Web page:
The McDades, For Reel (self-produced, 2002)
The McDades? Who? This little CanCeltic band from Alberta has been flitting about musical Canada since their collective childhoods, first with their larger family as The McDade Family Band, and then during the nineties with Bill Bourne (fiddler Shannon Johnson's collaboration with Bourne, Victory Train, won a Juno nomination), Maria Dunn (their collaboration with Dunn in For A Song won another Juno nomination), Captain Tractor, Mad Pudding, and with David Wilkie's Cowboy Celtic, among others. For Reel is their first real album on their own.
The McDades bill themselves as one of the most innovative Celtic bands, and they are or they're not depending on who you've been listening to and what you consider innovative. They're not exactly the Gogol Bordello of the Irish Pub circuits, but they are a good, strong band which effectively and variously intermixes international instruments and jazz into their programme. If they didn't sound Canadian, they would sound like a spicy version of the better class of Irish bands, along the lines of Dervish and Altan.
For Reel contains some songs, more tunes, some traditionals and some originals. Some, like the perky penultimate "Riley's /The Primrose/'Neath the Moonlight," are typically contemporary versions of traditional sets: flute (Jeremiah McDade), rhythm guitar (Dave Merriman), fiddle (Shannon Johnson), and a subtle but conspicuous curvy art bass (Solon McDade). As another example, "Dunmore Lasses," is also fairly conventional. A relatively slow, serious piece, it in addition features adjunct family member Terry McDade on Celtic harp. Conversely, a jazzy melodic snap and a slinky jazz rhythm snakes into the structure of Jeremiah McDade's traditional Celtic-jazz fusion tune, "Mckinley Morgenfield's." The ambience is led by Jeremiah's own flute and by Solon McDade's bass, such common vehicles for the dark horse of jazz! Ojas Joshi uses the ghatam, a clay pot used in Indian classical music, to add a percussive third, worldly influence. On the one hand there are images from midnite in the rough, oily city streets, and on the other Indian peasants reaping grain, both stuck onto a body of a peat bog dance! Farther to the southeast, guest John Towill's digeridoo circles its menacing, intertwining way through a sunny dance set called "Over the Eight/Bog an Lochain."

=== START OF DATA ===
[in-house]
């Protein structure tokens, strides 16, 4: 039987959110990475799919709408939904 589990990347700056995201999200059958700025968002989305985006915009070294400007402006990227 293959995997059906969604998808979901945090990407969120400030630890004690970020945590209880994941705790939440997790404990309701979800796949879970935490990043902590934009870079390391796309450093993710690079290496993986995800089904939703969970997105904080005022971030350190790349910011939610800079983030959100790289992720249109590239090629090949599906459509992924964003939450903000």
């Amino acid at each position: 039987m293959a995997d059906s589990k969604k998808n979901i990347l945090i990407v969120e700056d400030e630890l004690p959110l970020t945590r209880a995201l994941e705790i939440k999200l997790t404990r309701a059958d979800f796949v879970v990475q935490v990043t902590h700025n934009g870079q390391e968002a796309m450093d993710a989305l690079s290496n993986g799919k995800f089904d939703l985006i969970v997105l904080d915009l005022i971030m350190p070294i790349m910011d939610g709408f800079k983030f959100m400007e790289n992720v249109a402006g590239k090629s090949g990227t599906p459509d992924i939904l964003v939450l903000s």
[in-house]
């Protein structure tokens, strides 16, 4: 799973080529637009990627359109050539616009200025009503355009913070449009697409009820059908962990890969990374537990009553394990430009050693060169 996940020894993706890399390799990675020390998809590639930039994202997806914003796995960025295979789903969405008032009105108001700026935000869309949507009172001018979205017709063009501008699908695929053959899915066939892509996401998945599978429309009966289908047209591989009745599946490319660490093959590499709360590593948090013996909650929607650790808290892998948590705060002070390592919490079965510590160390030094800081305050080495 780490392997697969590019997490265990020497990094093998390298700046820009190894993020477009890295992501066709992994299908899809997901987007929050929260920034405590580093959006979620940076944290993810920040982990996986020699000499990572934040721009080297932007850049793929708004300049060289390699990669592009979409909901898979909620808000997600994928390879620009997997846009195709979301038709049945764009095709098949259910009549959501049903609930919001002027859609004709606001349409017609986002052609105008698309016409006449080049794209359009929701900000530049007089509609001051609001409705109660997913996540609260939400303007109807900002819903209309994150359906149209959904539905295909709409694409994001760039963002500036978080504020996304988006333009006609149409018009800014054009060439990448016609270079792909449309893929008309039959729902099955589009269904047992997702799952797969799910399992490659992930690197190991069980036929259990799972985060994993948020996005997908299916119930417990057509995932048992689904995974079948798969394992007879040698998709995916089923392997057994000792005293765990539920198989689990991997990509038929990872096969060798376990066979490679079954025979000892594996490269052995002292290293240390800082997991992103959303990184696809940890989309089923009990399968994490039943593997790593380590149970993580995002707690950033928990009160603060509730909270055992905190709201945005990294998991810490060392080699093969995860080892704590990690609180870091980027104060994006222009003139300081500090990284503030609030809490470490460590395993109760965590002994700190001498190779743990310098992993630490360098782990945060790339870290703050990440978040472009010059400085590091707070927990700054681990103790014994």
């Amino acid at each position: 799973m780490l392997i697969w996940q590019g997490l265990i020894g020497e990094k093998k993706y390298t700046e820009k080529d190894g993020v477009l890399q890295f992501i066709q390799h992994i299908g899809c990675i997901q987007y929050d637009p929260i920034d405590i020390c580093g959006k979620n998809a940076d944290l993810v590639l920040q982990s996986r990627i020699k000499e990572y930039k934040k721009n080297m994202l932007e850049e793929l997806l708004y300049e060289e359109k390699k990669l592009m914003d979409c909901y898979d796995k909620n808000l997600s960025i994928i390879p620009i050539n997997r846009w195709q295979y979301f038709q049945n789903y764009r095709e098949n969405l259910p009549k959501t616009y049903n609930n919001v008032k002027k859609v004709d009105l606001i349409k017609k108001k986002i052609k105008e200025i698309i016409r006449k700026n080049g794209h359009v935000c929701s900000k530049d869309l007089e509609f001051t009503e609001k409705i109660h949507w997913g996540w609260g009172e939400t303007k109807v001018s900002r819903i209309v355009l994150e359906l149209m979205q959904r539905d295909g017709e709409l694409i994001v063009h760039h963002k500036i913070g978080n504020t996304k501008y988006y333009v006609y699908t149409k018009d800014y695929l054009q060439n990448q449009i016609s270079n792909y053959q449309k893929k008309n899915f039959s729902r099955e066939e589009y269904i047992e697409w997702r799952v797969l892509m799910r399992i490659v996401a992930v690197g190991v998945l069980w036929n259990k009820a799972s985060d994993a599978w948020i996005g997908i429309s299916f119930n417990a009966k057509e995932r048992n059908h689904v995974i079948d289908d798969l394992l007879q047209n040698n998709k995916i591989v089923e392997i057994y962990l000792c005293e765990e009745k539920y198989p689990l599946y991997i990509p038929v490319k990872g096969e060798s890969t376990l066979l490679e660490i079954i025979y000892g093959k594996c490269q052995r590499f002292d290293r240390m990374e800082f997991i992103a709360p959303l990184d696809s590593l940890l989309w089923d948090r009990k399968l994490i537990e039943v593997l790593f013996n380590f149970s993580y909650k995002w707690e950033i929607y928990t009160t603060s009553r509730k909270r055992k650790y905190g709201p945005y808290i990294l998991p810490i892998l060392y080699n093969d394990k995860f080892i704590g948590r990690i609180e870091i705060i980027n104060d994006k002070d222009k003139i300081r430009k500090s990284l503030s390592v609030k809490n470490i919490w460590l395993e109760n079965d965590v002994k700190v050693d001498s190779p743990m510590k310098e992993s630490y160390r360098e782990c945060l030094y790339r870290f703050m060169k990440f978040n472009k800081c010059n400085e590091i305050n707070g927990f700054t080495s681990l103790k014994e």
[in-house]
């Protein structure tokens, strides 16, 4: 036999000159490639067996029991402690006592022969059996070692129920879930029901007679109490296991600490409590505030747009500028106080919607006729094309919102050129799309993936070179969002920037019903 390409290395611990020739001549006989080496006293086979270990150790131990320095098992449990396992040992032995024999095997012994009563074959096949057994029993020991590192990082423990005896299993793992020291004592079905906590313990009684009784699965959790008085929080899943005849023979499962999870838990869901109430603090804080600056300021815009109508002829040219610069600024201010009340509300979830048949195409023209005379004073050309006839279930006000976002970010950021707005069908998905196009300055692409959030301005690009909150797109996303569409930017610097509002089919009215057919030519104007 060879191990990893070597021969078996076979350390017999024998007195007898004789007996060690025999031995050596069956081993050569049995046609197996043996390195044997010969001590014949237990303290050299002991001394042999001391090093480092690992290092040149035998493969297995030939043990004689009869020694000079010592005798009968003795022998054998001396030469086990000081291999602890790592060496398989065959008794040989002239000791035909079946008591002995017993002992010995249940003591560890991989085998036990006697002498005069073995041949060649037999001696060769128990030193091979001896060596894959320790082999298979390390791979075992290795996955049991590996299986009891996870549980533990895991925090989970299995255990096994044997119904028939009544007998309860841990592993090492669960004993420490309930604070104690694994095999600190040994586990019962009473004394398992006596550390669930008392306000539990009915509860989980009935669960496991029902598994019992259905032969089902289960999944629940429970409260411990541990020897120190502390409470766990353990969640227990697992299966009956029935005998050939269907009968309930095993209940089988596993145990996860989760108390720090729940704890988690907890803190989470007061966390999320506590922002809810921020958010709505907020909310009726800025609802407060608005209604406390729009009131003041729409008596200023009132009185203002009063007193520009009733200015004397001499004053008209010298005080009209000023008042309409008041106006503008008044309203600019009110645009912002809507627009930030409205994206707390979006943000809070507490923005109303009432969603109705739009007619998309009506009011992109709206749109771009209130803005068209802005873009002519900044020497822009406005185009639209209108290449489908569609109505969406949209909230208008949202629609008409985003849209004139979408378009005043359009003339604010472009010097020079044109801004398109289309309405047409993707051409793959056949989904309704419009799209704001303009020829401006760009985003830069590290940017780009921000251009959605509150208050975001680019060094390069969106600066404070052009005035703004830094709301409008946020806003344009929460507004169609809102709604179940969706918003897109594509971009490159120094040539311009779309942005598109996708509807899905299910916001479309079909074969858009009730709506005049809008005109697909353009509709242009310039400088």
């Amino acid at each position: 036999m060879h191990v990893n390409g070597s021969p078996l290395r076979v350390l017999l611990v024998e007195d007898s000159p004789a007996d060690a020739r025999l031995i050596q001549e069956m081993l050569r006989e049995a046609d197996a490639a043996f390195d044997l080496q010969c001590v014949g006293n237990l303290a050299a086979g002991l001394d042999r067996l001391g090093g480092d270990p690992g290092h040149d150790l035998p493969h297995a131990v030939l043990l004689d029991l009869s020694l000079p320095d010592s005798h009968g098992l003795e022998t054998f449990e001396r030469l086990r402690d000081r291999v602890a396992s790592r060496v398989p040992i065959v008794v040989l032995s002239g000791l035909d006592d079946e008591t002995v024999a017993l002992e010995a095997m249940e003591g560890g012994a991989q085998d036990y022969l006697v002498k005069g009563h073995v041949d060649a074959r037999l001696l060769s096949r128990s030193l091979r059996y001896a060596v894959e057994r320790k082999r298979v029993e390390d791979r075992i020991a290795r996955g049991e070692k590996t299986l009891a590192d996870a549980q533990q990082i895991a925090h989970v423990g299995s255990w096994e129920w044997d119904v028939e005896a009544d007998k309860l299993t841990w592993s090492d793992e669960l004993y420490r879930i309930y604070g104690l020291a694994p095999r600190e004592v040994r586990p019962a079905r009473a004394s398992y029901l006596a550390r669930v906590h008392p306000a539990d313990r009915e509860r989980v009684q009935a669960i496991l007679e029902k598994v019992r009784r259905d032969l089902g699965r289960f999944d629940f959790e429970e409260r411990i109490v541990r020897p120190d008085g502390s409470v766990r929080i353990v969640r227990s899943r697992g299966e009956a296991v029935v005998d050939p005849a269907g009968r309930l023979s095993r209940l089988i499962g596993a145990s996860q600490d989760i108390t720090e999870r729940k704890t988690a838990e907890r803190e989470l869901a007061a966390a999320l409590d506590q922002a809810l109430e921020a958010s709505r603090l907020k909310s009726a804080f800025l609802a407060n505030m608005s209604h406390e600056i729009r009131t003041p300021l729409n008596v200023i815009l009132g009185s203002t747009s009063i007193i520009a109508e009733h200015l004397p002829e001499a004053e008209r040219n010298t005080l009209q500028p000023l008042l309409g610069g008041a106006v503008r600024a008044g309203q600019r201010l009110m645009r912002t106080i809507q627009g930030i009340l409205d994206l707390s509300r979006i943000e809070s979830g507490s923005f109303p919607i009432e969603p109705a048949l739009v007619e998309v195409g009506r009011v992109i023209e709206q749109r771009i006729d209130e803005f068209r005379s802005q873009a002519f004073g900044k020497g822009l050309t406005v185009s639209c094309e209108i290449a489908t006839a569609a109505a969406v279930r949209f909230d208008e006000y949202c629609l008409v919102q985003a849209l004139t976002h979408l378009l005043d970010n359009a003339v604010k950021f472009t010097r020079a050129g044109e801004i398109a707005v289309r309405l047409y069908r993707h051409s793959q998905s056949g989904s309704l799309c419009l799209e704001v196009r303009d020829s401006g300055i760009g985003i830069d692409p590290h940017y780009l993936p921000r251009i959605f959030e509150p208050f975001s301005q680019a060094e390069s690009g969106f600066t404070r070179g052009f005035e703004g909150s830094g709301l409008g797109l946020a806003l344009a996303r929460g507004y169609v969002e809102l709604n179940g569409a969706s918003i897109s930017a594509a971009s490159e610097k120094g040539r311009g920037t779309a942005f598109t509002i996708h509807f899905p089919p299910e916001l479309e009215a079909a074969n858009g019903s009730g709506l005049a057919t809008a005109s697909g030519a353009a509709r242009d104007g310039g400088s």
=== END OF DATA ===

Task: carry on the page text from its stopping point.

Some will find the songs more interesting, as they always do. Perhaps the best of these is "V'La La Bon Vent," a French Canadian song that old folkies will remember as an Ian & Sylvia favorite. ("Wow! Blows the good wind! I can understand the title!" is my memory from high school...) This traditional song is relatively loaded with Asian instruments: the dulcimer-voiced santoor of Amir Amiri , played with Celtic sensibilities, and Uday Ramdas' tabla, played to sound like like a giant exotic bubble. Vocals by Jeremiah McDade and guest Jason Kodie are straightforward and, like the instrumentals, at times with contemporary chords. All this is well blended and sounds great! Burns' "Tae the Weavers" is sung by Johnson in a light alto. Although it's not the macho powerhouse song it can be, the track is pleasant enough. More original is "The Rocky Road To Dublin," also sung by Johnson and given the full..well, relatively full...night club jazz treatment...Johnson also shines here on the violin. Sung with equally light vocals by Jeremiah McDade, "The Linden Tree" is a composed song, with lyrics by Tad Williams and music by the band. With traditional-style lyrics but a more contemporary folk style, it seems to be the McDade's obligatory Canadian-style slow quasi-pop song, sung in difficult-to-understand Alberta-dialect. Zzzzz....
Johnson and Jeremiah McDade swap lead roles on fiddle and flute on many of the tracks, and their musicianship and interactive arrangement are excellent. The band blends influences well, and never goes overboard. Most of the tracks are fun and perky. So what's missing? For many listeners, nada. But in a sense, they play too well and leave behind the sense of rough, raw energy that some other Celtic bands have. This isn't so much of a fault as it could be, since many top bands seem to lack this sense of raw, brutal energy, like smashing your fist through a door, or your boot through a dance floor. There's a chance that they get crazier on stage, too, and maybe if I turned the stereo up the music would be louder!
Need a second opinion? As I finished this review, my teenaged son walked by and said: "If you want something else to say, just tell them I liked it!'"